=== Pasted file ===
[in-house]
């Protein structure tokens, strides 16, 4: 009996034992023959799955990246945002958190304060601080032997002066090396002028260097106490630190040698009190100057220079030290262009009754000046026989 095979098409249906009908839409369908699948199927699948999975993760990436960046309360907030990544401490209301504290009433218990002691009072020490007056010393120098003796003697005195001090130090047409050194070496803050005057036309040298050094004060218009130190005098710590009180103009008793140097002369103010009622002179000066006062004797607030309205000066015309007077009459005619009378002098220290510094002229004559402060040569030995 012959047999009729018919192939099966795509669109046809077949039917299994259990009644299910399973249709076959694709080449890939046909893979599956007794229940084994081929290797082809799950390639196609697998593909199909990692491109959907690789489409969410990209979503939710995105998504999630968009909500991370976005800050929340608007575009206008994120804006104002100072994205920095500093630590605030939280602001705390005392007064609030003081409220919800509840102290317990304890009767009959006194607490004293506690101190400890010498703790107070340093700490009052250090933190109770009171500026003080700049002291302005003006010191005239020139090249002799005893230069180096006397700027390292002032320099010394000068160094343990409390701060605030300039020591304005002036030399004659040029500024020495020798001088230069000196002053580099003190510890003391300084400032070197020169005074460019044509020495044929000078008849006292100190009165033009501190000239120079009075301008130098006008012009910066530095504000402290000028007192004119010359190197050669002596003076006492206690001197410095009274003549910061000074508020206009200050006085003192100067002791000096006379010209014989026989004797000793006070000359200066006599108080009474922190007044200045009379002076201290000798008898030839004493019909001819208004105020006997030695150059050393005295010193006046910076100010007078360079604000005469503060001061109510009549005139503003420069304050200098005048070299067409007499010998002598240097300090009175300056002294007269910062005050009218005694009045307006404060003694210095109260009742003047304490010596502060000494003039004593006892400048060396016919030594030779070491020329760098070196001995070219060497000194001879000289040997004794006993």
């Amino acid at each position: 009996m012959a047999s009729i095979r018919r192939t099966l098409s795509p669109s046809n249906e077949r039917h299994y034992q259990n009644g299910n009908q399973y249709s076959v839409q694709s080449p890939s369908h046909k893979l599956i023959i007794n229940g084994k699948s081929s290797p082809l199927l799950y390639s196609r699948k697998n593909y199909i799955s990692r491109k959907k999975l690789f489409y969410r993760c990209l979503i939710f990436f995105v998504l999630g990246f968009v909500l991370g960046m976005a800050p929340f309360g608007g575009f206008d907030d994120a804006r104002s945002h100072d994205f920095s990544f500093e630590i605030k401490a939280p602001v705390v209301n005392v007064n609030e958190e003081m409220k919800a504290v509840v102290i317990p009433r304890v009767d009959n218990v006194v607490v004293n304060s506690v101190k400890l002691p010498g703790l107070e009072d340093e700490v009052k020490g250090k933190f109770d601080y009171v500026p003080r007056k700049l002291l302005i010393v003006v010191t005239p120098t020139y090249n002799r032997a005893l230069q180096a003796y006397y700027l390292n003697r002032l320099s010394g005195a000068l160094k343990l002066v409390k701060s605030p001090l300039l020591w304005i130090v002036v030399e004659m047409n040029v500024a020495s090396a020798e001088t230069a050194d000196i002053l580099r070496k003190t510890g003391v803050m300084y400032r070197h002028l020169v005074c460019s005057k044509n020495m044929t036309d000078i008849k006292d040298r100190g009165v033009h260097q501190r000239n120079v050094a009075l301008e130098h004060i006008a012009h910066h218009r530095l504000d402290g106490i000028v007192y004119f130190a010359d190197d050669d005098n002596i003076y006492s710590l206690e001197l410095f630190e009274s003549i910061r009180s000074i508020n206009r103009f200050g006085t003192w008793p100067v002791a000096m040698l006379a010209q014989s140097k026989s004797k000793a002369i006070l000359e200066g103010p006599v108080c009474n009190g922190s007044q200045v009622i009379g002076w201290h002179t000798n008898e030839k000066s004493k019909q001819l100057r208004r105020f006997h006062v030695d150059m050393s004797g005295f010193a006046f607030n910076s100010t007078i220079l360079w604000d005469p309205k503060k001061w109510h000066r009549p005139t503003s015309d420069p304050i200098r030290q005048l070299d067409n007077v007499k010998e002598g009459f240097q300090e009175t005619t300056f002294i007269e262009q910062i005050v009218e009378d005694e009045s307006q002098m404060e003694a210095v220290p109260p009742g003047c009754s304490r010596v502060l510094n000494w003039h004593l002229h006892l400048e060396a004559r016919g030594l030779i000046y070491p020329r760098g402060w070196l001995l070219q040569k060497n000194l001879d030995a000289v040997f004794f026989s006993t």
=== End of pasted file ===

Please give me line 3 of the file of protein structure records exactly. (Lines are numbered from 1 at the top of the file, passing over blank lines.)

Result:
């Amino acid at each position: 009996m012959a047999s009729i095979r018919r192939t099966l098409s795509p669109s046809n249906e077949r039917h299994y034992q259990n009644g299910n009908q399973y249709s076959v839409q694709s080449p890939s369908h046909k893979l599956i023959i007794n229940g084994k699948s081929s290797p082809l199927l799950y390639s196609r699948k697998n593909y199909i799955s990692r491109k959907k999975l690789f489409y969410r993760c990209l979503i939710f990436f995105v998504l999630g990246f968009v909500l991370g960046m976005a800050p929340f309360g608007g575009f206008d907030d994120a804006r104002s945002h100072d994205f920095s990544f500093e630590i605030k401490a939280p602001v705390v209301n005392v007064n609030e958190e003081m409220k919800a504290v509840v102290i317990p009433r304890v009767d009959n218990v006194v607490v004293n304060s506690v101190k400890l002691p010498g703790l107070e009072d340093e700490v009052k020490g250090k933190f109770d601080y009171v500026p003080r007056k700049l002291l302005i010393v003006v010191t005239p120098t020139y090249n002799r032997a005893l230069q180096a003796y006397y700027l390292n003697r002032l320099s010394g005195a000068l160094k343990l002066v409390k701060s605030p001090l300039l020591w304005i130090v002036v030399e004659m047409n040029v500024a020495s090396a020798e001088t230069a050194d000196i002053l580099r070496k003190t510890g003391v803050m300084y400032r070197h002028l020169v005074c460019s005057k044509n020495m044929t036309d000078i008849k006292d040298r100190g009165v033009h260097q501190r000239n120079v050094a009075l301008e130098h004060i006008a012009h910066h218009r530095l504000d402290g106490i000028v007192y004119f130190a010359d190197d050669d005098n002596i003076y006492s710590l206690e001197l410095f630190e009274s003549i910061r009180s000074i508020n206009r103009f200050g006085t003192w008793p100067v002791a000096m040698l006379a010209q014989s140097k026989s004797k000793a002369i006070l000359e200066g103010p006599v108080c009474n009190g922190s007044q200045v009622i009379g002076w201290h002179t000798n008898e030839k000066s004493k019909q001819l100057r208004r105020f006997h006062v030695d150059m050393s004797g005295f010193a006046f607030n910076s100010t007078i220079l360079w604000d005469p309205k503060k001061w109510h000066r009549p005139t503003s015309d420069p304050i200098r030290q005048l070299d067409n007077v007499k010998e002598g009459f240097q300090e009175t005619t300056f002294i007269e262009q910062i005050v009218e009378d005694e009045s307006q002098m404060e003694a210095v220290p109260p009742g003047c009754s304490r010596v502060l510094n000494w003039h004593l002229h006892l400048e060396a004559r016919g030594l030779i000046y070491p020329r760098g402060w070196l001995l070219q040569k060497n000194l001879d030995a000289v040997f004794f026989s006993t």